"It is my opinion that ... a Tennessee court could find that the customers of MLGW who are entitled to have the surplus funds used to reduce their rates have a property interest in such funds, and further, that MLGW holds those funds in trust for those customers," Morris' memo reads.

Under the proposed financing plan, MLGW has pledged to contribute approximately $2.5 million a year in "payment in lieu of taxes" (PILOT) money, for a total of about $50 million over a 23-year period.

Morris' 1995 legal interpretation may give opponents of the NBA financial plan added ammunition in their battle to keep tax-paid dollars out of the deal. Whether or not MLGW can contribute to the financing of the arena seems to hinge on the definition of "surplus." And while some rate-payers think MLGW should apply surplus money to a rate decrease, the city of Memphis and MLGW don't see the money as surplus.

Tom Jones, senior advisor to Shelby County mayor Jim Rout, offers this explanation of MLGW's PILOT funds:

"MLGW, as a public utility, does not pay property taxes. It pays payment in lieu of taxes [PILOT], rather than taxes, of an amount determined by the city and county government. MLGW has never paid a PILOT for the water department because there was a 30-year-old bond issued, and before now they have been paying off that bond. Those bonds are about to be paid off and for the first time the city has the opportunity to collect PILOT money from the water department and has chosen to earmark that money for the arena," says Jones.

According to Marlin Mosby, bond consultant for the city of Memphis, without the proposed arena financing plan, MLGW would not have begun paying PILOT money to the city until 2012. Mosby says that under the current arena proposal, the city would "defease" the debt owed by the water department in order to free up money in the utility so that it can begin paying the city PILOT funds in July of this year. This PILOT money would go directly to the city, which has allocated it for the NBA arena.

Nashville attorney Patrick Flynn believes that such a plan would be contrary to the City of Memphis' charter. "By definition, surplus funds are funds that are not needed at the present time," says Flynn. "If the PILOT payments were not scheduled to be paid until 2012, then the money for those payments is not due at this time and is therefore surplus. As I understand the Memphis charter, surplus funds must go into a rate decrease for the MLGW rate-payers."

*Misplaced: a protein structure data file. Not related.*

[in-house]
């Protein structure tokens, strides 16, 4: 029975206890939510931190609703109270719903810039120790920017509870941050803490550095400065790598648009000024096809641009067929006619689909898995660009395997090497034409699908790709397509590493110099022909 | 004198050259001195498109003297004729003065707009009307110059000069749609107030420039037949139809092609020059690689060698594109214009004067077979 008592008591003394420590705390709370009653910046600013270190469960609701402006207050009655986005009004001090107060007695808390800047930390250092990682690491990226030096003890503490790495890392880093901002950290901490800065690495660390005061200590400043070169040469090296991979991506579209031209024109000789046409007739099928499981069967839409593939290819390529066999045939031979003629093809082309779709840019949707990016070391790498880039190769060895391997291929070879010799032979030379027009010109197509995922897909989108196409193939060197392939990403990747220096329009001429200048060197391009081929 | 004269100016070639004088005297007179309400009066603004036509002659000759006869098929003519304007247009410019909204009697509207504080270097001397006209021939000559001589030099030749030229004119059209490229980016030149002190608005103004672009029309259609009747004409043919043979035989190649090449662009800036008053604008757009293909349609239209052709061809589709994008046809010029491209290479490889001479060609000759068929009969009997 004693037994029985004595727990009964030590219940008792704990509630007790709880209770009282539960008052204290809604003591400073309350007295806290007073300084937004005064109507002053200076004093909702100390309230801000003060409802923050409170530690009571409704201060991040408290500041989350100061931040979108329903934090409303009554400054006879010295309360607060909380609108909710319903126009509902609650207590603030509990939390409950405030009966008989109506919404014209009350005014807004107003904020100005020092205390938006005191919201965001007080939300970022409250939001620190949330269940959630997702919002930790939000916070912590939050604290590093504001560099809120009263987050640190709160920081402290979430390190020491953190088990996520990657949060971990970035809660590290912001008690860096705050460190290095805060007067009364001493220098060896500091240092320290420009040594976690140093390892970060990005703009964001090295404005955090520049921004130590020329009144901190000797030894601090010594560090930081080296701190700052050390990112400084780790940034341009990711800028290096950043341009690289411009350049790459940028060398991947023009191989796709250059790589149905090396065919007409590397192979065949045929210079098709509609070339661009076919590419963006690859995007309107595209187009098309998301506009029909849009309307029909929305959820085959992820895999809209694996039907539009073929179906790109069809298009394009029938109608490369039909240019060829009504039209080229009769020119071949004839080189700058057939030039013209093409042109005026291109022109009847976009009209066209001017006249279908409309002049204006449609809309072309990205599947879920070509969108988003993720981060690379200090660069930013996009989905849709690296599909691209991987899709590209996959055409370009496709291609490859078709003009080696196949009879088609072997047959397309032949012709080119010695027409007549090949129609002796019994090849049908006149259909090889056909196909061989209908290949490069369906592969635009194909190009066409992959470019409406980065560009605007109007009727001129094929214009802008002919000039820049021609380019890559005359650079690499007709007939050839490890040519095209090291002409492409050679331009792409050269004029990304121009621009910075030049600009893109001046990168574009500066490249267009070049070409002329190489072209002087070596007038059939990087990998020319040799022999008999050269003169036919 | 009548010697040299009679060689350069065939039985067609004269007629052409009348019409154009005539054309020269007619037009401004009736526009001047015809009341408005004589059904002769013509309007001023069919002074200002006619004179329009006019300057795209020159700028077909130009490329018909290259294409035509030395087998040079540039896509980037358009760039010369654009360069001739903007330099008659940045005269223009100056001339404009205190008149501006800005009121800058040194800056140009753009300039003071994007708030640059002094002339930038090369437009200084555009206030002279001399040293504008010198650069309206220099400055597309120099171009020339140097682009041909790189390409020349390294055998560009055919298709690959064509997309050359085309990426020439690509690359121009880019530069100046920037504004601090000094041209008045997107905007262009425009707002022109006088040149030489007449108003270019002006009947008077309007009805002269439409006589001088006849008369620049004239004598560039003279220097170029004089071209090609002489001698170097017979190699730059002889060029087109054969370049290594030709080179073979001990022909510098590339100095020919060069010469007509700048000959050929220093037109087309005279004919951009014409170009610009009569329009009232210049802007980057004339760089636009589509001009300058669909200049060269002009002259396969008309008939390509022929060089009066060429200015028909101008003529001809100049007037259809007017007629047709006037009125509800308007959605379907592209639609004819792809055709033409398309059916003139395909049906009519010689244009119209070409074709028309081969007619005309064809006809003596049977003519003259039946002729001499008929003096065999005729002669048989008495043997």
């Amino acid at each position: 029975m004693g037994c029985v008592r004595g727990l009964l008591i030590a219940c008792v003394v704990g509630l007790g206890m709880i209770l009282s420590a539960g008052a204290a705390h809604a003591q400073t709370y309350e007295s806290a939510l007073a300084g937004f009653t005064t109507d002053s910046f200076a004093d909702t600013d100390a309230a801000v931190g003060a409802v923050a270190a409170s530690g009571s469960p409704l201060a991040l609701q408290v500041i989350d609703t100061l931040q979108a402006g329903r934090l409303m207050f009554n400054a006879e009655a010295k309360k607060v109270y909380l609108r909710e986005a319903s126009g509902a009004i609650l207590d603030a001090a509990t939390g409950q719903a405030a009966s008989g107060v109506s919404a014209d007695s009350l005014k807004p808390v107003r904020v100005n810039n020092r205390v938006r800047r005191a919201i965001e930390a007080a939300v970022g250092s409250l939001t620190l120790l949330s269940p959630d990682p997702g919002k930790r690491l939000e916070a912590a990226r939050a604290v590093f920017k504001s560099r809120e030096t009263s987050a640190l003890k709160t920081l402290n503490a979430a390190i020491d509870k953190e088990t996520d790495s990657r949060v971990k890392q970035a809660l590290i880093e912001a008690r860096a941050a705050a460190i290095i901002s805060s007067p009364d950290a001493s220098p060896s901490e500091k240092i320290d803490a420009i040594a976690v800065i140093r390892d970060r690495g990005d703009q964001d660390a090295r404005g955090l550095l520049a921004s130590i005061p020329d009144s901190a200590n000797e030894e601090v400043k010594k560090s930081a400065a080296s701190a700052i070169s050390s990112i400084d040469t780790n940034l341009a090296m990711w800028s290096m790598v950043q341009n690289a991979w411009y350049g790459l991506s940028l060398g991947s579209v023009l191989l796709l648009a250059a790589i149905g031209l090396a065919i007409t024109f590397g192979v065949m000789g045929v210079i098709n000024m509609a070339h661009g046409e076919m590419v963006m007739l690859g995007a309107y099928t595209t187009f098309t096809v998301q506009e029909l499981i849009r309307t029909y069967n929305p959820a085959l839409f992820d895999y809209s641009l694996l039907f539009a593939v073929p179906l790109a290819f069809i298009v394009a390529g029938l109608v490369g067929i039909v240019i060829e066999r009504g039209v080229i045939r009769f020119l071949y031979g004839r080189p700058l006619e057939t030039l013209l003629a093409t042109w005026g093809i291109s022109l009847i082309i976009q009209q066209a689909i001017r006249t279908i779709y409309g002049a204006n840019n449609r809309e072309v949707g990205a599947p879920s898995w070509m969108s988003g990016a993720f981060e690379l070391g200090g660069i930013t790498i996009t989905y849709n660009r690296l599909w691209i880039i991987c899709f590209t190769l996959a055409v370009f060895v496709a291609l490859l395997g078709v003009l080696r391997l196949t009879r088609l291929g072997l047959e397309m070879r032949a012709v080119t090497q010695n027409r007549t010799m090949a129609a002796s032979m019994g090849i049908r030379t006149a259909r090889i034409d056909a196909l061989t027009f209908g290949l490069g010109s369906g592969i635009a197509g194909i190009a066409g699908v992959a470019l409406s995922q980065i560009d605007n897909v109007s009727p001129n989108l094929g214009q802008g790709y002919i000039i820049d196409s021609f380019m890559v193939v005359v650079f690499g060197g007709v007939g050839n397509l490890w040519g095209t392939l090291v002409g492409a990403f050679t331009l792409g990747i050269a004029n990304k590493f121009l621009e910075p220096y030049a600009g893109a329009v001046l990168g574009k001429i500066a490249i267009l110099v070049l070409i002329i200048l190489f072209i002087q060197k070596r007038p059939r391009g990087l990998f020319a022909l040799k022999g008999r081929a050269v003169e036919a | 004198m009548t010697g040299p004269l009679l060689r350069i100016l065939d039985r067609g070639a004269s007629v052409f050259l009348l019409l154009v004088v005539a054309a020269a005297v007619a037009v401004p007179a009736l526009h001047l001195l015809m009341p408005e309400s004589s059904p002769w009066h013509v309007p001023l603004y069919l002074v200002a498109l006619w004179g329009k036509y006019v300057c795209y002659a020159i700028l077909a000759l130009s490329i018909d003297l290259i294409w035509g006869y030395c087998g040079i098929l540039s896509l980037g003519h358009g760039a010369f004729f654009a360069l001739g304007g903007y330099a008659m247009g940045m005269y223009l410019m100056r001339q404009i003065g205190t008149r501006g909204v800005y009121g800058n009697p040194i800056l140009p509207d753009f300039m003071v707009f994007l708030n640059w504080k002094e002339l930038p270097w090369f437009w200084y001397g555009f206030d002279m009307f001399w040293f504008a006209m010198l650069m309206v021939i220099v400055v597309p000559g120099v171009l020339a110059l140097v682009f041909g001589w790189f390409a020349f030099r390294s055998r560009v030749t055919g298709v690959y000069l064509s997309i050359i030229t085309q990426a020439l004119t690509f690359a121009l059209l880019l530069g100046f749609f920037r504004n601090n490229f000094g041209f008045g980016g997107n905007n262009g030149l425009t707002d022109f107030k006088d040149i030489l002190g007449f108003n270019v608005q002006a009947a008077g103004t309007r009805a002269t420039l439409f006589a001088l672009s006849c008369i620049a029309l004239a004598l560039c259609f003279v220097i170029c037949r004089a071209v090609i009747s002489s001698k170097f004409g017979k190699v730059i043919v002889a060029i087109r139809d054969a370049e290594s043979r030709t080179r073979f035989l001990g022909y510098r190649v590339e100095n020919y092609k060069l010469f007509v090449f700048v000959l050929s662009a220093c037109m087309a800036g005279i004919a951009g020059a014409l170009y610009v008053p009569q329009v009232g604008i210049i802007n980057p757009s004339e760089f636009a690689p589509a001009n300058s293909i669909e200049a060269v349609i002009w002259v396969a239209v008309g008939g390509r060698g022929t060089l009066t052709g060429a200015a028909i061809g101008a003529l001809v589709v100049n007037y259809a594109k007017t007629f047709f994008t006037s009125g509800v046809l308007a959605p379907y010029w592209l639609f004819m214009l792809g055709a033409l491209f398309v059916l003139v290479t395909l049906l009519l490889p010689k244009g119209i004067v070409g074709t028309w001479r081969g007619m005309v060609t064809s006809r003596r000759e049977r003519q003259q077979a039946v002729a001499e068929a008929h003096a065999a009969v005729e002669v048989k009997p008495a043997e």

Under the MLGW charter (which is included as an amendment to the charter of the city of Memphis), "Any surplus thereafter remaining over and above safe operating margins, shall be devoted solely to rate reduction."

The charter says that all revenues the utility collects for the Water Division must be applied, in order, to six categories of expenditures. The charter also says that any "surplus" funds after the six categories have been satisfied must go to a rate decrease for MLGW customers.

Moreover, under the trustee relationship that Morris' memo says is created between the utility and rate-payers, the utility is bound by law to act to the greatest benefit of the rate-payers.

"Obligations imposed by the MLGW charter ... can be interpreted to impose a trustee relationship on MLGW as it relates to those rate-payers. If so, those rate-payers would have a property interest in the surplus funds and could bring suit to enjoin MLGW from transferring funds to other divisions ... ," the memo reads. He adds in the memo that depriving rate-payers of this property interest without "due process of law" would open the city up to lawsuits as rate-payers could seek to enjoin the city from transferring the money.